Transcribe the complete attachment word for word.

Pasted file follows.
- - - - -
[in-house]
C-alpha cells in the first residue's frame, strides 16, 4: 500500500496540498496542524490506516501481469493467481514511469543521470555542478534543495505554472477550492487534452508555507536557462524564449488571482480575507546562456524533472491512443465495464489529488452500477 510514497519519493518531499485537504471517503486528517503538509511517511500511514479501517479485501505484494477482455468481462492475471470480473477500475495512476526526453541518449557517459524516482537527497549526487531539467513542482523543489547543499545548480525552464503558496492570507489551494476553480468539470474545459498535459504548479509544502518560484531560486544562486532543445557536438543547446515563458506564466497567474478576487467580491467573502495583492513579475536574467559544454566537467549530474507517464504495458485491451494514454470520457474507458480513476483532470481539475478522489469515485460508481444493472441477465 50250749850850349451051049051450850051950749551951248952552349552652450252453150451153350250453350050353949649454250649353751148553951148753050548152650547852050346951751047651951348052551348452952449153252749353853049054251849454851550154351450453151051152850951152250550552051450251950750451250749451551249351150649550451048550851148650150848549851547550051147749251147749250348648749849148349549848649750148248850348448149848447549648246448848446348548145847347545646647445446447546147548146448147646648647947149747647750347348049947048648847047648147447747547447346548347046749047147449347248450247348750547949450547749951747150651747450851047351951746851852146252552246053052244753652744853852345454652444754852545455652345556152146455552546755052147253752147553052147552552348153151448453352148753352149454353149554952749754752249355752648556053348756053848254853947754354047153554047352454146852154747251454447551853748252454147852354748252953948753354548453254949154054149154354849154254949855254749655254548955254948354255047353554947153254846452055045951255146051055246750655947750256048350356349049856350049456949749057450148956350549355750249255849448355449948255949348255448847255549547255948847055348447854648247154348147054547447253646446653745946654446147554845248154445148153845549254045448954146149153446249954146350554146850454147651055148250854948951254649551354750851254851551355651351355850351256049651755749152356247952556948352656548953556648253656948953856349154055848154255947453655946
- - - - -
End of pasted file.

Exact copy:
[in-house]
C-alpha cells in the first residue's frame, strides 16, 4: 500500500496540498496542524490506516501481469493467481514511469543521470555542478534543495505554472477550492487534452508555507536557462524564449488571482480575507546562456524533472491512443465495464489529488452500477 510514497519519493518531499485537504471517503486528517503538509511517511500511514479501517479485501505484494477482455468481462492475471470480473477500475495512476526526453541518449557517459524516482537527497549526487531539467513542482523543489547543499545548480525552464503558496492570507489551494476553480468539470474545459498535459504548479509544502518560484531560486544562486532543445557536438543547446515563458506564466497567474478576487467580491467573502495583492513579475536574467559544454566537467549530474507517464504495458485491451494514454470520457474507458480513476483532470481539475478522489469515485460508481444493472441477465 50250749850850349451051049051450850051950749551951248952552349552652450252453150451153350250453350050353949649454250649353751148553951148753050548152650547852050346951751047651951348052551348452952449153252749353853049054251849454851550154351450453151051152850951152250550552051450251950750451250749451551249351150649550451048550851148650150848549851547550051147749251147749250348648749849148349549848649750148248850348448149848447549648246448848446348548145847347545646647445446447546147548146448147646648647947149747647750347348049947048648847047648147447747547447346548347046749047147449347248450247348750547949450547749951747150651747450851047351951746851852146252552246053052244753652744853852345454652444754852545455652345556152146455552546755052147253752147553052147552552348153151448453352148753352149454353149554952749754752249355752648556053348756053848254853947754354047153554047352454146852154747251454447551853748252454147852354748252953948753354548453254949154054149154354849154254949855254749655254548955254948354255047353554947153254846452055045951255146051055246750655947750256048350356349049856350049456949749057450148956350549355750249255849448355449948255949348255448847255549547255948847055348447854648247154348147054547447253646446653745946654446147554845248154445148153845549254045448954146149153446249954146350554146850454147651055148250854948951254649551354750851254851551355651351355850351256049651755749152356247952556948352656548953556648253656948953856349154055848154255947453655946